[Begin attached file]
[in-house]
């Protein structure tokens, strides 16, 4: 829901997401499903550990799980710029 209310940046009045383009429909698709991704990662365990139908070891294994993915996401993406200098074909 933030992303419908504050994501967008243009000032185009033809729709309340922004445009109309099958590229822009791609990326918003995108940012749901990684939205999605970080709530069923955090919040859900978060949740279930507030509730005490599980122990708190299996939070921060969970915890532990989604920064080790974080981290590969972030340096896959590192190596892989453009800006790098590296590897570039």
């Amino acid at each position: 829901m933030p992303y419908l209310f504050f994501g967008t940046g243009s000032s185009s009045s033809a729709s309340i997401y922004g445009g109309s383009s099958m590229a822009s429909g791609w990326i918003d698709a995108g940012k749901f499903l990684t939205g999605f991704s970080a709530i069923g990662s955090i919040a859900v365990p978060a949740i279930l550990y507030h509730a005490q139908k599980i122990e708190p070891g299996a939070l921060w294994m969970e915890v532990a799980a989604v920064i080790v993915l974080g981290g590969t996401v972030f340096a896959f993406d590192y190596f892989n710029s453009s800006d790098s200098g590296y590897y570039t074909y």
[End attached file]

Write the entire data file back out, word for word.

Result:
[in-house]
């Protein structure tokens, strides 16, 4: 829901997401499903550990799980710029 209310940046009045383009429909698709991704990662365990139908070891294994993915996401993406200098074909 933030992303419908504050994501967008243009000032185009033809729709309340922004445009109309099958590229822009791609990326918003995108940012749901990684939205999605970080709530069923955090919040859900978060949740279930507030509730005490599980122990708190299996939070921060969970915890532990989604920064080790974080981290590969972030340096896959590192190596892989453009800006790098590296590897570039």
């Amino acid at each position: 829901m933030p992303y419908l209310f504050f994501g967008t940046g243009s000032s185009s009045s033809a729709s309340i997401y922004g445009g109309s383009s099958m590229a822009s429909g791609w990326i918003d698709a995108g940012k749901f499903l990684t939205g999605f991704s970080a709530i069923g990662s955090i919040a859900v365990p978060a949740i279930l550990y507030h509730a005490q139908k599980i122990e708190p070891g299996a939070l921060w294994m969970e915890v532990a799980a989604v920064i080790v993915l974080g981290g590969t996401v972030f340096a896959f993406d590192y190596f892989n710029s453009s800006d790098s200098g590296y590897y570039t074909y």